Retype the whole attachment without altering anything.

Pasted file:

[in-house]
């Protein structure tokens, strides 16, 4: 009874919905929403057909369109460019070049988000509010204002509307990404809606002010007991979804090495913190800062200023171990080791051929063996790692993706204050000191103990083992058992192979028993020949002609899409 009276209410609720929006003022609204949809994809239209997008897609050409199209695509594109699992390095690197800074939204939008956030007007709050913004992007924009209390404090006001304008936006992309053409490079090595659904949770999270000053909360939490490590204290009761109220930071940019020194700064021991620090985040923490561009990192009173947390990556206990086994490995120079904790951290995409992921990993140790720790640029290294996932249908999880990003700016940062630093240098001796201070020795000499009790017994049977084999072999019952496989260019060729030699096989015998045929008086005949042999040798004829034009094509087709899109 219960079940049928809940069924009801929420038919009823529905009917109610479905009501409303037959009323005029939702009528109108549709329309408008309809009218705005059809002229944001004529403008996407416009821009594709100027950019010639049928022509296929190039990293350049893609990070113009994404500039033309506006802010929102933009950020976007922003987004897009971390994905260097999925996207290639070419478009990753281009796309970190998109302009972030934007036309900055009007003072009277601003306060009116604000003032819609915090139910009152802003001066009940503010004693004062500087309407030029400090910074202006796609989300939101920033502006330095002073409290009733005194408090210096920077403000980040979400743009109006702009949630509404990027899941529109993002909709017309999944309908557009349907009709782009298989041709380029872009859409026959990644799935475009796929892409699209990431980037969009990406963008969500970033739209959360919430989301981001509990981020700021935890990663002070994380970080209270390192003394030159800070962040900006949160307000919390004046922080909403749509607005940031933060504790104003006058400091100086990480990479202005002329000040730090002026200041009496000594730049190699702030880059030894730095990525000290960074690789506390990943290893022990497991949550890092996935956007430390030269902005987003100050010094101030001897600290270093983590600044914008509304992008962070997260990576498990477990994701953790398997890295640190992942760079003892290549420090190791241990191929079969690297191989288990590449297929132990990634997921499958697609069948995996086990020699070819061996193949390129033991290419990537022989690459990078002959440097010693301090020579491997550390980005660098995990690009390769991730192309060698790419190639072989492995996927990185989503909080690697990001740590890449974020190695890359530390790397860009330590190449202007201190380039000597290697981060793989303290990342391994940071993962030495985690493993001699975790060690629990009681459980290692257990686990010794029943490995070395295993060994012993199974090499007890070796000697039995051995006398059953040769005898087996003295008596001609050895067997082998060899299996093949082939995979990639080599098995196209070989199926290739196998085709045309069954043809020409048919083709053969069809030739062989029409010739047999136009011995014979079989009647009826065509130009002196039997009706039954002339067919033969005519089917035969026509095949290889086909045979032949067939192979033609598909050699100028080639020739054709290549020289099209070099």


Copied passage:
[in-house]
């Protein structure tokens, strides 16, 4: 009874919905929403057909369109460019070049988000509010204002509307990404809606002010007991979804090495913190800062200023171990080791051929063996790692993706204050000191103990083992058992192979028993020949002609899409 009276209410609720929006003022609204949809994809239209997008897609050409199209695509594109699992390095690197800074939204939008956030007007709050913004992007924009209390404090006001304008936006992309053409490079090595659904949770999270000053909360939490490590204290009761109220930071940019020194700064021991620090985040923490561009990192009173947390990556206990086994490995120079904790951290995409992921990993140790720790640029290294996932249908999880990003700016940062630093240098001796201070020795000499009790017994049977084999072999019952496989260019060729030699096989015998045929008086005949042999040798004829034009094509087709899109 219960079940049928809940069924009801929420038919009823529905009917109610479905009501409303037959009323005029939702009528109108549709329309408008309809009218705005059809002229944001004529403008996407416009821009594709100027950019010639049928022509296929190039990293350049893609990070113009994404500039033309506006802010929102933009950020976007922003987004897009971390994905260097999925996207290639070419478009990753281009796309970190998109302009972030934007036309900055009007003072009277601003306060009116604000003032819609915090139910009152802003001066009940503010004693004062500087309407030029400090910074202006796609989300939101920033502006330095002073409290009733005194408090210096920077403000980040979400743009109006702009949630509404990027899941529109993002909709017309999944309908557009349907009709782009298989041709380029872009859409026959990644799935475009796929892409699209990431980037969009990406963008969500970033739209959360919430989301981001509990981020700021935890990663002070994380970080209270390192003394030159800070962040900006949160307000919390004046922080909403749509607005940031933060504790104003006058400091100086990480990479202005002329000040730090002026200041009496000594730049190699702030880059030894730095990525000290960074690789506390990943290893022990497991949550890092996935956007430390030269902005987003100050010094101030001897600290270093983590600044914008509304992008962070997260990576498990477990994701953790398997890295640190992942760079003892290549420090190791241990191929079969690297191989288990590449297929132990990634997921499958697609069948995996086990020699070819061996193949390129033991290419990537022989690459990078002959440097010693301090020579491997550390980005660098995990690009390769991730192309060698790419190639072989492995996927990185989503909080690697990001740590890449974020190695890359530390790397860009330590190449202007201190380039000597290697981060793989303290990342391994940071993962030495985690493993001699975790060690629990009681459980290692257990686990010794029943490995070395295993060994012993199974090499007890070796000697039995051995006398059953040769005898087996003295008596001609050895067997082998060899299996093949082939995979990639080599098995196209070989199926290739196998085709045309069954043809020409048919083709053969069809030739062989029409010739047999136009011995014979079989009647009826065509130009002196039997009706039954002339067919033969005519089917035969026509095949290889086909045979032949067939192979033609598909050699100028080639020739054709290549020289099209070099």